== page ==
After touring both Doka and Café Britt, I am able to see some clear differences in the way each company makes their product and their position within the supply chain. It seems that these differences correlate with each company’s primary customers as well. For example, Café Britt is very popular with tourists, and Ticos tend to not drink the coffee. This is most likely because Café Britt does not entirely focus on the growing and producing of their coffee, but is instead more focused on roasting and selling. Their brand is also oriented towards other concepts, such as chocolate, travel souvenirs, bakeries, and foreign locations. Café Britt has opened stores in several countries within Latin America, and roasts coffee from that country to sell at the location. Thus, because they aren’t focused on selling coffee in Costa Rica, but rather a variety of coffee-themed goods throughout Latin America, Ticos invest in other brands.
Within the supply chain, Café Britt fits the manufacturer role. They don’t grow their own coffee, nor do they produce their chocolates, bags and travel souvenirs. Instead, they source these from suppliers, and then supply their locations with the goods sourced or manufactured. For example, they source their coffee from farms, and then roast and package the coffee to sell. In other countries, they source coffee from there to roast, package and sell. They then sell products directly to customers from their stores within airports throughout Latin America. About 10% of coffee sales are from Café Britt’s website, where they ship throughout the U.S. from a Miami warehouse.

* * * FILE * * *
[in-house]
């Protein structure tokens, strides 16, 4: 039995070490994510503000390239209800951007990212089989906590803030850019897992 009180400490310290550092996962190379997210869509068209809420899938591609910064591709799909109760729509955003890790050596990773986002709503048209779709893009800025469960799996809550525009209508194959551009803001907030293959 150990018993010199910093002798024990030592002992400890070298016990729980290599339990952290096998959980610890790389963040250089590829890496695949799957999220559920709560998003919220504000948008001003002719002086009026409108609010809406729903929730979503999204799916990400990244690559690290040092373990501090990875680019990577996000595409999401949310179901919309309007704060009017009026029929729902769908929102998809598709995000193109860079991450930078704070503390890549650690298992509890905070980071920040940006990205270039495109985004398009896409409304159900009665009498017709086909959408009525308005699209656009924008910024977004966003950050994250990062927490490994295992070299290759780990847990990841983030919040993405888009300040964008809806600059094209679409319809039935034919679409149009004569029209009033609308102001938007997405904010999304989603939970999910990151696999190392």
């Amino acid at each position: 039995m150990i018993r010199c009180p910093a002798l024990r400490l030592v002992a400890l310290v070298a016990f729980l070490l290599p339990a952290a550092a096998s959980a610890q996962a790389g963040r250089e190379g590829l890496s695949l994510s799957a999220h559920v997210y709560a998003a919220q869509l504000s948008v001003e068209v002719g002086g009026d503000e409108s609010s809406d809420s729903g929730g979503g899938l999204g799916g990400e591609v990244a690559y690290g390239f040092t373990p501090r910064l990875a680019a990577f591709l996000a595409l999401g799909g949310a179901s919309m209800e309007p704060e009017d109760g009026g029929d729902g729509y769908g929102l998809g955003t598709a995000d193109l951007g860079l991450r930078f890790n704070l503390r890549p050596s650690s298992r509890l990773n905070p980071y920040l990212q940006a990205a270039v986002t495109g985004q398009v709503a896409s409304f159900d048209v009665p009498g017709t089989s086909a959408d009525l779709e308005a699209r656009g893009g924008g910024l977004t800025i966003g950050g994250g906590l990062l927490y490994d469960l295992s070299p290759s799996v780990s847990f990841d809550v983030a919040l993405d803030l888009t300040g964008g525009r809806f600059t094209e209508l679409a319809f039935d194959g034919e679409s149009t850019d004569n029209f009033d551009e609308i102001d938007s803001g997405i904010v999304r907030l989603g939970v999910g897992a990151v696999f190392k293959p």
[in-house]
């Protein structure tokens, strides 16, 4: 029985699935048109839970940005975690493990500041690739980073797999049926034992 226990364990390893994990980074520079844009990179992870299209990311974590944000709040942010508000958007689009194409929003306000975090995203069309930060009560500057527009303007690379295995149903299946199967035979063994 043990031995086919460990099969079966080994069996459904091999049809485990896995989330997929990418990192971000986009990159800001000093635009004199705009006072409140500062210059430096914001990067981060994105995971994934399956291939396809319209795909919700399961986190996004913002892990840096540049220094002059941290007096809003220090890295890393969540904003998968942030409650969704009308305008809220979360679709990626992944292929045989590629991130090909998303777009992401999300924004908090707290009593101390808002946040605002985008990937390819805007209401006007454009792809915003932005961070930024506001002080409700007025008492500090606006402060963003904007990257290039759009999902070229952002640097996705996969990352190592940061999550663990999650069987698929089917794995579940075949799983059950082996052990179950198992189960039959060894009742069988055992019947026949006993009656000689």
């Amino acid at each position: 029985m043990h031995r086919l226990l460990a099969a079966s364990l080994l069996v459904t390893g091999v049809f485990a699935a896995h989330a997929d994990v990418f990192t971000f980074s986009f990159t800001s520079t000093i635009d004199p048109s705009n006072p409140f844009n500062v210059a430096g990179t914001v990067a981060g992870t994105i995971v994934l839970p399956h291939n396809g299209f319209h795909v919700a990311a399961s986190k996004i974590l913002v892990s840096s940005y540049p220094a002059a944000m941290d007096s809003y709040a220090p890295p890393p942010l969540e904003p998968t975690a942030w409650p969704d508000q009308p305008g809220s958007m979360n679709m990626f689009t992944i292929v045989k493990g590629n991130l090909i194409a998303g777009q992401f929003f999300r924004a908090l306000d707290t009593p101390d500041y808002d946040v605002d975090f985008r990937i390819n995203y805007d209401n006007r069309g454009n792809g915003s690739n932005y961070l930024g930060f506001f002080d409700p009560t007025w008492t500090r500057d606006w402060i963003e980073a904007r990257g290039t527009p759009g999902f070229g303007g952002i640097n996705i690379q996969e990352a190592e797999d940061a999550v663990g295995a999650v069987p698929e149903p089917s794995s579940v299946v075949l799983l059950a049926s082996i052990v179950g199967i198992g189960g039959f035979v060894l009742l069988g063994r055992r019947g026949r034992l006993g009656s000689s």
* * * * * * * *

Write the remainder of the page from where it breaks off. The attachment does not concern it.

Doka seems to take on multiple roles within the supply chain. They supply their own coffee from their 32 farms, then roast, package and sell it as Doka Coffee. They’re the supplier’s supplier, the supplier, and the manufacturer. They also sell coffee to companies like Starbucks and Costco, which then package and sell their own brand of coffee. In this case, they are solely the supplier’s supplier and the supplier.
In relation to making, Café Britt creates special products for each store location’s country. For example, for their Colombia location, they roast, package and sell Colombian-grown coffee. They also design and make other products like chocolates that are special to this location. Because they make products that are country-oriented, they are successful in all of their locations throughout Latin America as tourists buy into the brand of that specific country. Though the approach may seem a bit like a gimmick, it is quite smart to change their branding to appeal to a much broader clientele. If I had to do it differently, I would sell more food items (chocolate, coffee, etc.) and less souvenirs. This would give more of a coffee company appearance rather than an overall tourist company.